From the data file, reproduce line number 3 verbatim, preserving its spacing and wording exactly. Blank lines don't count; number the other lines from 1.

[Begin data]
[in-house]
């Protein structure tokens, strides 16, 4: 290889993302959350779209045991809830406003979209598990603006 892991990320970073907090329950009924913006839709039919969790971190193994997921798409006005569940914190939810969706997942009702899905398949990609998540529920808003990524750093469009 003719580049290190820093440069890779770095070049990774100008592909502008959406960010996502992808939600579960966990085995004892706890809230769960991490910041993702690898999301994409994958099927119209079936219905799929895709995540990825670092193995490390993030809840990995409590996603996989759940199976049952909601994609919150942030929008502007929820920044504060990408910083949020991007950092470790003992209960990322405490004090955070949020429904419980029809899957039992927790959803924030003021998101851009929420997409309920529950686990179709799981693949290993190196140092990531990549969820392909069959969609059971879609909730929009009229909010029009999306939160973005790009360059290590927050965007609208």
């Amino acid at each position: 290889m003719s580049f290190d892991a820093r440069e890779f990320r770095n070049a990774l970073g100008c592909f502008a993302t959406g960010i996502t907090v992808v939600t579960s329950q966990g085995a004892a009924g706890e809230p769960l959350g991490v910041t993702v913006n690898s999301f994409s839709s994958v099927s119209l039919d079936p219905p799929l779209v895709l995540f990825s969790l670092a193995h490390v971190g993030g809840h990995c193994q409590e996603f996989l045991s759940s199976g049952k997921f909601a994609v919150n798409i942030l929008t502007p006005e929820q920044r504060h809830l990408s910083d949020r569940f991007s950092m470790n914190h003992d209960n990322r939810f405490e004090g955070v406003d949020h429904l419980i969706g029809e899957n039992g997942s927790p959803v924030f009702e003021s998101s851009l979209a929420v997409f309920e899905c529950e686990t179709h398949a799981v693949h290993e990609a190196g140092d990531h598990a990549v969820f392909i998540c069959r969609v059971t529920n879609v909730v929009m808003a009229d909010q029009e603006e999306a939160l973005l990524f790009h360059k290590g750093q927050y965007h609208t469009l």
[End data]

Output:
């Amino acid at each position: 290889m003719s580049f290190d892991a820093r440069e890779f990320r770095n070049a990774l970073g100008c592909f502008a993302t959406g960010i996502t907090v992808v939600t579960s329950q966990g085995a004892a009924g706890e809230p769960l959350g991490v910041t993702v913006n690898s999301f994409s839709s994958v099927s119209l039919d079936p219905p799929l779209v895709l995540f990825s969790l670092a193995h490390v971190g993030g809840h990995c193994q409590e996603f996989l045991s759940s199976g049952k997921f909601a994609v919150n798409i942030l929008t502007p006005e929820q920044r504060h809830l990408s910083d949020r569940f991007s950092m470790n914190h003992d209960n990322r939810f405490e004090g955070v406003d949020h429904l419980i969706g029809e899957n039992g997942s927790p959803v924030f009702e003021s998101s851009l979209a929420v997409f309920e899905c529950e686990t179709h398949a799981v693949h290993e990609a190196g140092d990531h598990a990549v969820f392909i998540c069959r969609v059971t529920n879609v909730v929009m808003a009229d909010q029009e603006e999306a939160l973005l990524f790009h360059k290590g750093q927050y965007h609208t469009l």